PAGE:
The sun cursed the skies over the endless sands of the Zaheh, turning the dunes into waves of gold and azure, the shadows deep as night. The day was failing, but not fast enough. Shedjia rode her camel across the barren landscape of a waste older than any kingdom, and she looked with her hawk’s eyes for a sign.
She was wrapped in black silks and linens, covered against the fierce heat of the day, only her eyes peering forth, heavily rimmed with kohl to cut the glare of the merciless sun. The winds moaned, and she listened uneasily, hoping she did not hear a voice utter her name. This place was forsaken by all men, wandered only by the desperate, and the dead. She was one, and she hoped not to join the other. A spirit caught in this trackless land would wander for an eternity.
Her beast was almost done, and she rode him as easily as she could, trying to keep him going as long as his strength would last. The pace of her journey had exhausted him, and he walked with his head down, and only occasionally did he give forth one of his ugly, groaning cries.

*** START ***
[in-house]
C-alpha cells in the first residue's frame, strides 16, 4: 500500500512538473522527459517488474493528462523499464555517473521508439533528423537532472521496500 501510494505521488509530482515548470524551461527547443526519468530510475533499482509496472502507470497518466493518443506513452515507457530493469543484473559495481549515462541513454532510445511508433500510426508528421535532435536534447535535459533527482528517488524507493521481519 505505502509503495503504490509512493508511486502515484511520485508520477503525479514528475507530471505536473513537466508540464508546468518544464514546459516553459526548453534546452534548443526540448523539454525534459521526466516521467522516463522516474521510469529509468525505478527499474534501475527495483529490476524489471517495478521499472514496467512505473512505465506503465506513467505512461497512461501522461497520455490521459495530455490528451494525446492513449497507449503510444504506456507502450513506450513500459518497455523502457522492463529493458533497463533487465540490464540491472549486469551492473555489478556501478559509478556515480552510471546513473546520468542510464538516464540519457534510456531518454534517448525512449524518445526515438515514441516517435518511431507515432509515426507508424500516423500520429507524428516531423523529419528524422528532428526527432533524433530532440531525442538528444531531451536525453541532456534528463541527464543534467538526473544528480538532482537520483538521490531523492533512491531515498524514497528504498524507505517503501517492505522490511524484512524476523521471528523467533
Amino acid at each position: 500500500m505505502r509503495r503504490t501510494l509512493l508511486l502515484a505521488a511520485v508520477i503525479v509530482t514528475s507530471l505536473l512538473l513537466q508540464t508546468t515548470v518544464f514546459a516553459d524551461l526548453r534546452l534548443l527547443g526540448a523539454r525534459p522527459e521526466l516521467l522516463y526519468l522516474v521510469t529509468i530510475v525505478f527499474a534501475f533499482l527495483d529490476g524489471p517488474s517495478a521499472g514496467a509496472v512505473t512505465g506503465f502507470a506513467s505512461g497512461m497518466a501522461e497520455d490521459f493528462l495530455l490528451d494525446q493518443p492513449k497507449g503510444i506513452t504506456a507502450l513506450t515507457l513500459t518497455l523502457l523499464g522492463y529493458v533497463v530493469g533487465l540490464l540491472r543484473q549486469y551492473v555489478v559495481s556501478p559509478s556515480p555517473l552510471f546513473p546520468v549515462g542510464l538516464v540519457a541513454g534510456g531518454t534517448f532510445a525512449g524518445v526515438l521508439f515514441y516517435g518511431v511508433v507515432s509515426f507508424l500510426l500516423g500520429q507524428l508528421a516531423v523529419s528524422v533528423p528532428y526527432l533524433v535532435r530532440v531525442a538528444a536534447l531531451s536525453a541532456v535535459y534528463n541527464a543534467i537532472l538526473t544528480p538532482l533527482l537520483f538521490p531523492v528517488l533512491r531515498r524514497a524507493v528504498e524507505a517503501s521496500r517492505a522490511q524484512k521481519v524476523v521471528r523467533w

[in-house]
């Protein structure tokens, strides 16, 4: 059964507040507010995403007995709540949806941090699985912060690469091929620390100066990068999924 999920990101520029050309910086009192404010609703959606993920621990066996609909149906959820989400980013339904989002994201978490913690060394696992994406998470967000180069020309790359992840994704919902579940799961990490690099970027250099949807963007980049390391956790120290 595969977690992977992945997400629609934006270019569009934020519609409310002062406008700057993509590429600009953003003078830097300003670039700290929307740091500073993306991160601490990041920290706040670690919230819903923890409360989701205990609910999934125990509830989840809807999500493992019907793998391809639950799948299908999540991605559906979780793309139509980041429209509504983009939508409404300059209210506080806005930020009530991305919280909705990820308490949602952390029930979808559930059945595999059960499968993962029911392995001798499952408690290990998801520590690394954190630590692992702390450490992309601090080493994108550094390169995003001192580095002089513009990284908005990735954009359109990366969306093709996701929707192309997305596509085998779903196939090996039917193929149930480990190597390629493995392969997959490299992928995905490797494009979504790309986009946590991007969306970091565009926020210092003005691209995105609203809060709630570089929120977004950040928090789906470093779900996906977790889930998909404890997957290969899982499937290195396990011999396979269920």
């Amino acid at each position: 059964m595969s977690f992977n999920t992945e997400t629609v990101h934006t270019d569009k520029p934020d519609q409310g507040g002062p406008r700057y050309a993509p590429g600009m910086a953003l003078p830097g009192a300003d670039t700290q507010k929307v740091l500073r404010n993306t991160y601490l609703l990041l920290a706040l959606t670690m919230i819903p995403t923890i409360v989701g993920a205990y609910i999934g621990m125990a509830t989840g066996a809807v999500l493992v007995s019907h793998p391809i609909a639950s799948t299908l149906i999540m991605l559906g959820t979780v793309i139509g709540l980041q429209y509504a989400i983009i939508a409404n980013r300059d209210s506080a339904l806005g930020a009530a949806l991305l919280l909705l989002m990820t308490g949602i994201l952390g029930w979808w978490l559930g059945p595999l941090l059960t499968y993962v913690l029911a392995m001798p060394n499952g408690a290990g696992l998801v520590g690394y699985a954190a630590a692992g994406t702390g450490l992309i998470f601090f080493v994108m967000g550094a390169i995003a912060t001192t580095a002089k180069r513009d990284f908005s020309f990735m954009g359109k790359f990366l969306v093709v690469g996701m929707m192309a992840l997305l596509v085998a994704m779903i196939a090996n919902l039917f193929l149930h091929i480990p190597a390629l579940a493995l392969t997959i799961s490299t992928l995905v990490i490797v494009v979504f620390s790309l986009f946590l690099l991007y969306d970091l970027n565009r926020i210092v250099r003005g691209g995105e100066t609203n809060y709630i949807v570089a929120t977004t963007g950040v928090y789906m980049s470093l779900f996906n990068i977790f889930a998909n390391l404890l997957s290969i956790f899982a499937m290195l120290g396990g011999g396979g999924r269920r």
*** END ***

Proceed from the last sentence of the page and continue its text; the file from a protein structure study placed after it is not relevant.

At the top of a dune she looked back, squinting through the heat shimmer, and she saw them there. Riders followed her faint track across the sand. There were perhaps a dozen of them, she could not say for certain. She cursed all gods living and dead, for no one would follow her in this waste for a gentle cause. They were marauders come to sell her into slavery, if they did not cut her throat first. The kinds of bandits who haunted this part of the world would be the lowest, most feral kind. Madmen of the desert.
Perhaps she had been mad as well to ride here, to seek a treasure she risked everything to obtain. Like any gamble, if she won she would seem brilliant and courageous, and if she failed the sands would swallow her bones. She had carried out many thefts – enough to make her half a legend – but nothing compared to this. Now she hunted through the ruins of an empire so old its very name was a legend, and she sought a jewel so fabulous it should not exist.